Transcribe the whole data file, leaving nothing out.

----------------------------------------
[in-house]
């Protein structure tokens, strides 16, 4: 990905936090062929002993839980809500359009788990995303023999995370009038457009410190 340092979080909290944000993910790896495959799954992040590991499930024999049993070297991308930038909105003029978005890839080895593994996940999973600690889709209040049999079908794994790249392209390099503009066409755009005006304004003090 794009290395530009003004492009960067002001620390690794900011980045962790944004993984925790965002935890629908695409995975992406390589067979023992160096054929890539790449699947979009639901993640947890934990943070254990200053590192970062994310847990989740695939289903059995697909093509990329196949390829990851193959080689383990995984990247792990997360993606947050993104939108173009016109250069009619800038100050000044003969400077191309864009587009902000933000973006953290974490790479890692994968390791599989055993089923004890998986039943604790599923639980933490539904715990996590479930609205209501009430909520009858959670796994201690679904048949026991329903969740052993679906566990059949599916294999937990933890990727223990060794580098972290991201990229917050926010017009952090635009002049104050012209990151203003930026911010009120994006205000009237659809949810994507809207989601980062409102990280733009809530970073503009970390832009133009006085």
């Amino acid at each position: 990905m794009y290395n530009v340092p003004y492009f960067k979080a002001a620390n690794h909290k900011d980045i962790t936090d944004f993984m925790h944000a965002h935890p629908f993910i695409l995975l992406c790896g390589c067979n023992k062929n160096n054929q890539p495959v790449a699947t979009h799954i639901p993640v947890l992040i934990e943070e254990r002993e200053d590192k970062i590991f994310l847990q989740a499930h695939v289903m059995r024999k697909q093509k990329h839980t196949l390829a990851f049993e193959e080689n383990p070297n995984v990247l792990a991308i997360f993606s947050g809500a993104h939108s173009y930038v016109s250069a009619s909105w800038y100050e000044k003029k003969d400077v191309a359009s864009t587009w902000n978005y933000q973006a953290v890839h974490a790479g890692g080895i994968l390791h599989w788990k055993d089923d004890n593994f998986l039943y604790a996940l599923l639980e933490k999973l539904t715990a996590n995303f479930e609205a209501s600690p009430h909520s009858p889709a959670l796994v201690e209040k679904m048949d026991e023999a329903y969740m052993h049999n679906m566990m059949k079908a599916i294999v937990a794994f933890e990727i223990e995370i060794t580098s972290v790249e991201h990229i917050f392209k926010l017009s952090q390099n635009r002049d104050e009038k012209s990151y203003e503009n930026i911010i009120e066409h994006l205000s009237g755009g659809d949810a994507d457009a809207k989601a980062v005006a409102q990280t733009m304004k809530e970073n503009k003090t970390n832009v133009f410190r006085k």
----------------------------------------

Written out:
[in-house]
């Protein structure tokens, strides 16, 4: 990905936090062929002993839980809500359009788990995303023999995370009038457009410190 340092979080909290944000993910790896495959799954992040590991499930024999049993070297991308930038909105003029978005890839080895593994996940999973600690889709209040049999079908794994790249392209390099503009066409755009005006304004003090 794009290395530009003004492009960067002001620390690794900011980045962790944004993984925790965002935890629908695409995975992406390589067979023992160096054929890539790449699947979009639901993640947890934990943070254990200053590192970062994310847990989740695939289903059995697909093509990329196949390829990851193959080689383990995984990247792990997360993606947050993104939108173009016109250069009619800038100050000044003969400077191309864009587009902000933000973006953290974490790479890692994968390791599989055993089923004890998986039943604790599923639980933490539904715990996590479930609205209501009430909520009858959670796994201690679904048949026991329903969740052993679906566990059949599916294999937990933890990727223990060794580098972290991201990229917050926010017009952090635009002049104050012209990151203003930026911010009120994006205000009237659809949810994507809207989601980062409102990280733009809530970073503009970390832009133009006085």
């Amino acid at each position: 990905m794009y290395n530009v340092p003004y492009f960067k979080a002001a620390n690794h909290k900011d980045i962790t936090d944004f993984m925790h944000a965002h935890p629908f993910i695409l995975l992406c790896g390589c067979n023992k062929n160096n054929q890539p495959v790449a699947t979009h799954i639901p993640v947890l992040i934990e943070e254990r002993e200053d590192k970062i590991f994310l847990q989740a499930h695939v289903m059995r024999k697909q093509k990329h839980t196949l390829a990851f049993e193959e080689n383990p070297n995984v990247l792990a991308i997360f993606s947050g809500a993104h939108s173009y930038v016109s250069a009619s909105w800038y100050e000044k003029k003969d400077v191309a359009s864009t587009w902000n978005y933000q973006a953290v890839h974490a790479g890692g080895i994968l390791h599989w788990k055993d089923d004890n593994f998986l039943y604790a996940l599923l639980e933490k999973l539904t715990a996590n995303f479930e609205a209501s600690p009430h909520s009858p889709a959670l796994v201690e209040k679904m048949d026991e023999a329903y969740m052993h049999n679906m566990m059949k079908a599916i294999v937990a794994f933890e990727i223990e995370i060794t580098s972290v790249e991201h990229i917050f392209k926010l017009s952090q390099n635009r002049d104050e009038k012209s990151y203003e503009n930026i911010i009120e066409h994006l205000s009237g755009g659809d949810a994507d457009a809207k989601a980062v005006a409102q990280t733009m304004k809530e970073n503009k003090t970390n832009v133009f410190r006085k």